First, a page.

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Legislative Assembly for the ACT: 2010 Week 14 Hansard (Thursday, 9 December 2010) . . Page.. 6142 ..


collapsed. We are in a First World country here and we have got a government that undertakes projects where bridges collapse. Thank God no-one was killed. But we have a situation where the GDE stands as an example of the way this government gets things done. It is years and years late. The government did not finish it in the first place. It got it wrong. It was not fit for purpose. It then had to duplicate it. People are waiting in traffic, frustrated. Then we saw the bridge collapse. I think that is emblematic of this government’s performance.

We often hear, and we heard from the Chief Minister again, just how much the government spend. That is always the greatest achievement they can point to: just how much of our money they spend on stuff—not the outcomes they get but how much they spend. In that regard it has been a great year for the government because they have spent a lot of our money. It has been a great year for dam building because they were only going to spend $120 million, $145 million, $180 million—$180 million perhaps we will give them—and now they are going to spend $363 million. But we are still getting one dam. We are still getting the same size dam. We are not getting a bigger dam. We are not getting two dams; we are not getting three dams. We are still getting the same amount of water for three times the price. If we put into context the record investments that they speak about, that is an example—record investment in dams; three times the cost, same result. Same result: one dam.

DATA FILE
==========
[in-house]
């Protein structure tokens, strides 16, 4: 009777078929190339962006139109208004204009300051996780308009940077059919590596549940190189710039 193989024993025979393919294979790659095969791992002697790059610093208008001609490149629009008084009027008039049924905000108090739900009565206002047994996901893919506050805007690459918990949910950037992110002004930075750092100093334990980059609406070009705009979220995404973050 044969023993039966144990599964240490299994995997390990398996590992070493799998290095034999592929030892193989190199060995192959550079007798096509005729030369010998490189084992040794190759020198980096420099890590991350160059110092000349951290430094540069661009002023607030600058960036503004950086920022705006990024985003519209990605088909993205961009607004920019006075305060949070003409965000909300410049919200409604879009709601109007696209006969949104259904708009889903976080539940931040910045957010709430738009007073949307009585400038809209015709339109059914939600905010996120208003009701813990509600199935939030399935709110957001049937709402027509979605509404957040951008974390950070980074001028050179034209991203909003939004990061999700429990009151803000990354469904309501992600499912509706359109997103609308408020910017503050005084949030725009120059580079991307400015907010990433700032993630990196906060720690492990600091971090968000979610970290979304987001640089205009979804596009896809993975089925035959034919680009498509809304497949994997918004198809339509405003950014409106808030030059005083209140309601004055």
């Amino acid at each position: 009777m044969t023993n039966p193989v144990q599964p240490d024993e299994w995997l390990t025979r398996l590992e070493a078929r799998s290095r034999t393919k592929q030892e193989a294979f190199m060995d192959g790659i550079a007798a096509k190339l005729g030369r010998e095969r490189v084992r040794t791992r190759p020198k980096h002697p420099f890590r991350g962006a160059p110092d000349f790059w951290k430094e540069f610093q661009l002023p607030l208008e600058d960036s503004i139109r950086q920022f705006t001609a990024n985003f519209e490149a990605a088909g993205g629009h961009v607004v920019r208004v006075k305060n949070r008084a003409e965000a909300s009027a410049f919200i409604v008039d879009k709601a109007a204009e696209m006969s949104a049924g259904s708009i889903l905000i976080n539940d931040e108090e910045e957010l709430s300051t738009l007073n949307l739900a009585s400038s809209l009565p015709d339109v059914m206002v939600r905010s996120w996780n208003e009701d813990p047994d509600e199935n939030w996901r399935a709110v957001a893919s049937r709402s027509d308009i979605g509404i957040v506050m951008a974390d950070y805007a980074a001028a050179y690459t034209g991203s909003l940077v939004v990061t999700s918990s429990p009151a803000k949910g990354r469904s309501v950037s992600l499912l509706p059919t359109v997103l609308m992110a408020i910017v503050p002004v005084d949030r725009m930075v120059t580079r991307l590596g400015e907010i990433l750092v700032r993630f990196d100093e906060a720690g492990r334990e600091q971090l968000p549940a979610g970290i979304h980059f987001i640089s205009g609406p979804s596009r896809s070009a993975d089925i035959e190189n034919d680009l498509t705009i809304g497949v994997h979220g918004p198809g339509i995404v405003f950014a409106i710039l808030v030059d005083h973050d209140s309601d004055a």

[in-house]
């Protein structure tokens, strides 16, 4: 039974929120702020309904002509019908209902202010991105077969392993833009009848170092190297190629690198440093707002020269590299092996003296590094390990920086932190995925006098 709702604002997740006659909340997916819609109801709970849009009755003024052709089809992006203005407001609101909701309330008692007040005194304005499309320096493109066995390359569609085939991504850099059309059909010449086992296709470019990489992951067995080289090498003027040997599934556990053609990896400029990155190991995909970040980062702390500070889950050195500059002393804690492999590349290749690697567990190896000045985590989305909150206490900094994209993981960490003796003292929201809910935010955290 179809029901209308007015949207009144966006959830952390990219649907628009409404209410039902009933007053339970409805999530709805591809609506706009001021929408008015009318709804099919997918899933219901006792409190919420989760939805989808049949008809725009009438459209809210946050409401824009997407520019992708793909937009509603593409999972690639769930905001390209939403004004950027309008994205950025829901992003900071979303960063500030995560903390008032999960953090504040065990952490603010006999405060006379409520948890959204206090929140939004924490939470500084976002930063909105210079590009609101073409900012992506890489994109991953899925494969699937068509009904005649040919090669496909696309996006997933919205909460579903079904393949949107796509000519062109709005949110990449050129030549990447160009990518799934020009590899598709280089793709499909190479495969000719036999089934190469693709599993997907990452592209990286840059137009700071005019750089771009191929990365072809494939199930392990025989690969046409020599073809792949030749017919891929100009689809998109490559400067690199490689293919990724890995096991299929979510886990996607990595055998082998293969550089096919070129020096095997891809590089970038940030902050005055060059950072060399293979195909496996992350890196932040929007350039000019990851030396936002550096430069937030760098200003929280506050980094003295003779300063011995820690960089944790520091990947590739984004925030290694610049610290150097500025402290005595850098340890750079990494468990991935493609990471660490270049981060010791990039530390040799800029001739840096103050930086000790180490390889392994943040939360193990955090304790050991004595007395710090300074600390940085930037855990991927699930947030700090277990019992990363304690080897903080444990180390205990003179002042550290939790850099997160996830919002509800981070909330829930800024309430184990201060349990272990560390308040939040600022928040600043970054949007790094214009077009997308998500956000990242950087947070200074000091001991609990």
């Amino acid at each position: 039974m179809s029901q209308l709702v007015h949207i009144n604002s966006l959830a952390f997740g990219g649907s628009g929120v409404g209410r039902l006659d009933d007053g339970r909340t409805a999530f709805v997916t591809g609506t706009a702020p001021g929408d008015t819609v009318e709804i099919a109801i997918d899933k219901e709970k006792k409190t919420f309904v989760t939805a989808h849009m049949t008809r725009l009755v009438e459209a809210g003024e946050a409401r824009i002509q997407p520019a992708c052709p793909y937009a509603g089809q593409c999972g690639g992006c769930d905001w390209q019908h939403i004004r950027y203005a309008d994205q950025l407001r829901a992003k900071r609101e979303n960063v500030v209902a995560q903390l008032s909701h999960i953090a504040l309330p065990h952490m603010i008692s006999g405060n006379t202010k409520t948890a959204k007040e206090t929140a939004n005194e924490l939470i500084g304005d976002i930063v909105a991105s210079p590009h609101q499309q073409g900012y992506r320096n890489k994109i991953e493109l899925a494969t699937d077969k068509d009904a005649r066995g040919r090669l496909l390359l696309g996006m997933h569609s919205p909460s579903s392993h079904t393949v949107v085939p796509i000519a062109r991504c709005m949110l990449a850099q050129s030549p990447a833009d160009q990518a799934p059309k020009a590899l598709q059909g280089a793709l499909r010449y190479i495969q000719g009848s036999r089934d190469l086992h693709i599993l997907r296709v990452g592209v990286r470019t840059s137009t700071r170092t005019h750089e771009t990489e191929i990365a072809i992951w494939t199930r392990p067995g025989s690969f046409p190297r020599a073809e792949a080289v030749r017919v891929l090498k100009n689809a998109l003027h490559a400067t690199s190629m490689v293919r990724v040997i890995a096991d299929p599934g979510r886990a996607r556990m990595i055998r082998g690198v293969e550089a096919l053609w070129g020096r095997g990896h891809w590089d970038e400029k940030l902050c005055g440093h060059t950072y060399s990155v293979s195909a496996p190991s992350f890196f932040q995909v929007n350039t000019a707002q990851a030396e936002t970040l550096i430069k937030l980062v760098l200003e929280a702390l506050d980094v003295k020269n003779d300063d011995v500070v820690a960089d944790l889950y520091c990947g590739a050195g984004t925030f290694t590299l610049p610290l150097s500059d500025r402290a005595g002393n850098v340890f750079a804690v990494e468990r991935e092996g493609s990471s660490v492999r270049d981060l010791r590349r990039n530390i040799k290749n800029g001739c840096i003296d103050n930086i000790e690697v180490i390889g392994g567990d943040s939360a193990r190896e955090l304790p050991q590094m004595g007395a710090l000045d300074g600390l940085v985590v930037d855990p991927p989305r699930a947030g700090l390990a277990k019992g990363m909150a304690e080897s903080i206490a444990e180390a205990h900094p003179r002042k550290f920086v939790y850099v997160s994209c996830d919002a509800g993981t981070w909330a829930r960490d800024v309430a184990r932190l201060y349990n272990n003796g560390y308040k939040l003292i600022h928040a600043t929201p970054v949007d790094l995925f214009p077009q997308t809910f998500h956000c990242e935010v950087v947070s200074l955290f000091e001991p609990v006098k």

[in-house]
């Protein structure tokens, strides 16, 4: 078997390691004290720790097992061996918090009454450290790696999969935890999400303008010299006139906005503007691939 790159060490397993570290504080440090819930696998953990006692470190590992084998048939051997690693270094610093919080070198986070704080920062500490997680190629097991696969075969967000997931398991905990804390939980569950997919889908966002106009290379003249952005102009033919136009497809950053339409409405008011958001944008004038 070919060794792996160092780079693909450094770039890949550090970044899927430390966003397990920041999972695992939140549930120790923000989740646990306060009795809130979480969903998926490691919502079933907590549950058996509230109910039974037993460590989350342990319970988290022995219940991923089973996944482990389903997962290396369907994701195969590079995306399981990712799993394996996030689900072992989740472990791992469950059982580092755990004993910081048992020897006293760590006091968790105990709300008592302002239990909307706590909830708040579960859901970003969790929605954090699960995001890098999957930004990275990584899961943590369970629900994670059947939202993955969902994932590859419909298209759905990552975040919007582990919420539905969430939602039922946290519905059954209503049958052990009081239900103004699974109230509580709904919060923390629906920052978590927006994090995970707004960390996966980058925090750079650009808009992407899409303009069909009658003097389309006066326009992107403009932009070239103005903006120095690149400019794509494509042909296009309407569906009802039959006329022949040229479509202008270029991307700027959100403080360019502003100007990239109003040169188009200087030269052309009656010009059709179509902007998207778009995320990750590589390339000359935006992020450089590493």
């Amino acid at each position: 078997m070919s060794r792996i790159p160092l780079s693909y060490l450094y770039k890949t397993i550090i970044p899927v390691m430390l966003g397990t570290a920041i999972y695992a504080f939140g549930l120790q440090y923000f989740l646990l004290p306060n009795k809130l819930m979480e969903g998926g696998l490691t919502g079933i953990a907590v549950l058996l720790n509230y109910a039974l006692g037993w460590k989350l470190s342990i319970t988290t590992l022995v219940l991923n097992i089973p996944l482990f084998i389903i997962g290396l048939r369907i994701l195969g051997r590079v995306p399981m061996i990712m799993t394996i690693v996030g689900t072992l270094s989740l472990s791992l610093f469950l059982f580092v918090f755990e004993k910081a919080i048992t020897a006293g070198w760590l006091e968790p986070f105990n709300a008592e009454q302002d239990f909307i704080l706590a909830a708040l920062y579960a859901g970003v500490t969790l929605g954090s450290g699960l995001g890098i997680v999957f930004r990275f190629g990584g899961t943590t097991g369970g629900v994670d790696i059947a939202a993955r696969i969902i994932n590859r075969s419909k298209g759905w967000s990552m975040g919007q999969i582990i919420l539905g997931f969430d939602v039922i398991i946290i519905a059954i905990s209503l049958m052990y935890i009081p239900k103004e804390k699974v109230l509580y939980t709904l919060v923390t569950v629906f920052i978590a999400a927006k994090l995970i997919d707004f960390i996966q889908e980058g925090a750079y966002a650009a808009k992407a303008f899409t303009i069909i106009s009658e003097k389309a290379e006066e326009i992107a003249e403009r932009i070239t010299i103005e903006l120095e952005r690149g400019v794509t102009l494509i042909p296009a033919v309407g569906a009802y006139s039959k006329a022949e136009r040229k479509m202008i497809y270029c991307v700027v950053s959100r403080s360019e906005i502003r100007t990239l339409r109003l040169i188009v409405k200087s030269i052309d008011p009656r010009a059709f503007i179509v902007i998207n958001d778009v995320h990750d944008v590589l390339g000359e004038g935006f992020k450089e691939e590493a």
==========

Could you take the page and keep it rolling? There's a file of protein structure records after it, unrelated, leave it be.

Let us look at health—again record investments; always record investments. They are always spending more of our money. They are taxing us much more and spending more. But let us have a look at the results in health. We have the lowest bulk-billing rates in the country, the longest elective surgery waiting lists in the country and some of the worst emergency department waiting times in the country. Some of the stats are even worse than in New South Wales. In fact, in health in a number of areas New South Wales outdoes us. This government cannot even point to the New South Wales defence. That was the Victorian government’s defence: “We are not quite as bad as New South Wales.” Well, in health, when it comes to waiting lists and other areas, we are actually worse—worse than New South Wales.

The clinical outcomes review found evidence of a systematic reticence to address staff performance issues in the maternity unit at the Canberra Hospital, particularly issues relating to inappropriate behaviour by certain medical staff. There was a bullying and harassment inquiry and it has been covered up; it has been covered up just this week.

The Calvary sale: the government tried to spend $77 million of our money on something that they simply did not need to spend money on—$77 million that they wanted to throw away because the minister did not do her homework, because the government got it wrong. And thank God there were people raising objections, like Mr Hanson and others in the community, to the point where it fell over.

Health funding: we are the territory that is going to hand over more GST than anyone. We are going to hand over 50 per cent of our GST when other states are only handing over 30 or 25 per cent or even less. Why would we hand over so much more to get exactly the same thing from the commonwealth that every other jurisdiction is getting?


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